Review: Axeman Lullaby ~ theatre notes

Monday, August 11, 2008

Review: Axeman Lullaby

Axeman Lullaby, choreographed and directed by Phillip Adams, score by David Chisholm. Lighting design by Paul Jackson and Niklas Pajanti, costume design by Doyle Barrow. Musicians: Aaron Barnden and Peter Dumsday. Dancers: Joanne White, Clair Peters, Carlee Mellow, Stuaty Shugg and Jacon Brown. Axeman: Laurence O’Toole. BalletLab @ Chunky Move Studios until August 17. Bookings: (03) 9685 5111

When you enter the studio, it is filled with an edgeless darkness: a spotlight shines aggressively on the audience, forcing you to blink, and the air is soft with smoke, so you can’t see where the walls are. And then the lights go out and you are sitting in impenetrable darkness. For a moment, nothing happens: and then, unbelievably, you hear the rhythmic fall of an axe, and the woodchips from the blow skittering to the ground.

That can’t be right, you think. Nobody could be chopping wood in this darkness, they’d chop their own feet off. But the steady strokes continue, and the lights slowly rise, deep red, like a murky dawn or a dream of blood, and there is indeed an axeman, steadily braced before a log thicker than a man, bringing the axe down on the wood again and again. And you can see that the edge of the axe is fine and dangerous, he lands his axe and the chips fly out and land on the floor with a sound as light as rain, the blade goes deep into the wood and is lifted and falls again and again.

This is no mimesis of work, but the work itself. The axeman is world champion woodcutter Laurence O’Toole (which is why he can chop a log in the dark without dismembering himself) and his constant physical presence at the back of the deep stage is a present reality that pins Phillip Adams’ dancework Axeman Lullaby to the heavy work of manual labour. And it reminds us that the settlement of Australia was as much a war against trees as against the indigenous inhabitants. The forests of early European Australia rang with the music of axe on wood.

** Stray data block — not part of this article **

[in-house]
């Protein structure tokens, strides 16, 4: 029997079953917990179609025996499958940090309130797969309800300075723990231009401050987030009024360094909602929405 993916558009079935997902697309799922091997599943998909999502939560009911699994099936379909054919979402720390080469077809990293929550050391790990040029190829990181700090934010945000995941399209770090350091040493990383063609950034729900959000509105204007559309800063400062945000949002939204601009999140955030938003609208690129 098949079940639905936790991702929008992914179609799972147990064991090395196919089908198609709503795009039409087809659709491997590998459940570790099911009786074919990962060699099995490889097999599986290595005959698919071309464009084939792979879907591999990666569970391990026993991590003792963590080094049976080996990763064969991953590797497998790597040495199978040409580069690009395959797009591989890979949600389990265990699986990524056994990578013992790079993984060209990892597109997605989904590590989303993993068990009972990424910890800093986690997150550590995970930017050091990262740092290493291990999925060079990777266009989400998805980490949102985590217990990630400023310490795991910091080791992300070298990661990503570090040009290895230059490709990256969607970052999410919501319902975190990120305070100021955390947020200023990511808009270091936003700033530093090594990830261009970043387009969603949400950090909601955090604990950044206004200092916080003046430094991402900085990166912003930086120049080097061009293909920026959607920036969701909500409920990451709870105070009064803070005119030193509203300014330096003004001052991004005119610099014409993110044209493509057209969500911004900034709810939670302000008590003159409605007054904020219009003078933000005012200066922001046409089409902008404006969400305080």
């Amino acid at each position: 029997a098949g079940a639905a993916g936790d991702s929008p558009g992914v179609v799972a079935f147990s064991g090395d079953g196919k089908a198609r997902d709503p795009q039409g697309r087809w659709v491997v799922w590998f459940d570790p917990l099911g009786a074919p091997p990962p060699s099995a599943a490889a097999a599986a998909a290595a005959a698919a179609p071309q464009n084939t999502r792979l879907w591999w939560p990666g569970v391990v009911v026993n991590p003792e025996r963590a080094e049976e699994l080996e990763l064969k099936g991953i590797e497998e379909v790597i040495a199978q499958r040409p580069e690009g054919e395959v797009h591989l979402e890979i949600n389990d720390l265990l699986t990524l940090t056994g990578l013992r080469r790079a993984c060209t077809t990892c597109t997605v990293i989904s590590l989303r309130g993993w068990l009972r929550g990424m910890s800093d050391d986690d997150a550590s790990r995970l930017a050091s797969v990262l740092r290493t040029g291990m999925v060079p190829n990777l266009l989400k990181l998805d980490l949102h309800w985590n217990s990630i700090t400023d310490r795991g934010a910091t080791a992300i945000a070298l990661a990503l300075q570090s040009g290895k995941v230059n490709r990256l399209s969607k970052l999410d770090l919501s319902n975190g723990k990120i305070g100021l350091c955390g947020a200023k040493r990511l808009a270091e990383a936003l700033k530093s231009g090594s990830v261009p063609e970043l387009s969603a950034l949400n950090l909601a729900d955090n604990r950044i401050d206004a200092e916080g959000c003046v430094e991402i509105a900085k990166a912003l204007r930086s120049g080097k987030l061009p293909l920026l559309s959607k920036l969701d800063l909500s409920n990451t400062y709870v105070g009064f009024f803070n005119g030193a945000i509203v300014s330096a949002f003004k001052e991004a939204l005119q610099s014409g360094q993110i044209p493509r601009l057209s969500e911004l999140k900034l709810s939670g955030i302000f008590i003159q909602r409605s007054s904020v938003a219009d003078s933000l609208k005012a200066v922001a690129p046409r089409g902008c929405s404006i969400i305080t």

And, as in the story of Jimmy Governor, a half-caste Aboriginal who went on a murderous rampage in 1900, sometimes the axe, the weapon of conquest, was turned against the conquerors. Jimmy Governor’s life was the basis of Thomas Keneally’s novel The Chant of Jimmy Blacksmith, which was made into a film by Fred Schepsi in 1978, and also inspired Les Murray’s poem The Ballad of Jimmy Governor.

As a symbol of settler anxiety and buried white guilt, it’s hard to go past the resonances of this story. It has crucial elements of Australian bush gothic: the murder of women and children, left vulnerable in the bush; the sexual stain of miscenegation and its bloody revenge; the brooding hostility of the landscape itself. Phillip Adams has loosely – and sometimes not so loosely – drawn on this story for Axeman’s Lullaby, which in its various movements works up to a climax of violence, with a brief denouement of lament.

Most of the sound is made by the dancers and the axeman. At the beginning, the floor is covered with a square made of different lengths of wood, which the dancers with their (blunted) axes work in stylised representations of labour, and which are then thrown into a disordered heap – a movement that sounds, as my partner remarked, like a glockenspiel exploding. The whole studio becomes an instrument, played by the bodies of the dancers. This percussive inventiveness is counterpoised against a minimal score by David Chisholm for piano and violin.

The dance is a precise, anxious phsyical language that moves between tropes from classical ballet and contemporary dance, with a thrilling explosion of indigenous dance from Jacob Brown, who also advised on the indigenous themes for the show. Adams is a profound exploiter of melodrama, walking a narrow edge between naive passion and stylised sophistication; his shows have a rough and direct emotional quality belied by the precision of the choreography and its fine expression by the dancers. It’s a quality, for what it’s worth, that strikes me as very Australian: you sense something similar in the ballads of Nick Cave.

It makes Axeman’s Lullaby a wholly absorbing experience: it’s a short but densely packed work that annihilates any sense of the passing of time. It's constantly surprising: the only moment I returned to earth was when some scenes from Schepsi’s film were projected onto the back wall, which introduced a more literal language that seemed tautological here. A brilliant, uneasy work.

1 comment:

Anonymous said...

Dance theatre at its best. The dancers left me exhausted as their dancing was very intense.Loved the rhythm of the axes at the begining and then the lullaby of the dances moving the pieces of wood on the floor at the end.A different way to take a look into our australian history. Well done everyone.